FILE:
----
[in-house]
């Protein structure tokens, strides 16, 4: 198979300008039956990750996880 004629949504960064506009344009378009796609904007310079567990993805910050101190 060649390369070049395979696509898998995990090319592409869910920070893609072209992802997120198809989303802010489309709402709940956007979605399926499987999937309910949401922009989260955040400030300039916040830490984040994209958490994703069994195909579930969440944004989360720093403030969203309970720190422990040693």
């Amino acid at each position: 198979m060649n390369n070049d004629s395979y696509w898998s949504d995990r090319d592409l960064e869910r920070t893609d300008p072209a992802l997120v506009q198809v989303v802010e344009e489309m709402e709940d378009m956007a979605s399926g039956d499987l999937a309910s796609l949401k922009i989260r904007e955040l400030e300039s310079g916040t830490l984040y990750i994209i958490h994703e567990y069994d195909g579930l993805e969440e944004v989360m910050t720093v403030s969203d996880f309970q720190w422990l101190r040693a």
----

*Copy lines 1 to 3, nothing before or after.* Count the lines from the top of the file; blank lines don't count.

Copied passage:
[in-house]
């Protein structure tokens, strides 16, 4: 198979300008039956990750996880 004629949504960064506009344009378009796609904007310079567990993805910050101190 060649390369070049395979696509898998995990090319592409869910920070893609072209992802997120198809989303802010489309709402709940956007979605399926499987999937309910949401922009989260955040400030300039916040830490984040994209958490994703069994195909579930969440944004989360720093403030969203309970720190422990040693």
């Amino acid at each position: 198979m060649n390369n070049d004629s395979y696509w898998s949504d995990r090319d592409l960064e869910r920070t893609d300008p072209a992802l997120v506009q198809v989303v802010e344009e489309m709402e709940d378009m956007a979605s399926g039956d499987l999937a309910s796609l949401k922009i989260r904007e955040l400030e300039s310079g916040t830490l984040y990750i994209i958490h994703e567990y069994d195909g579930l993805e969440e944004v989360m910050t720093v403030s969203d996880f309970q720190w422990l101190r040693a």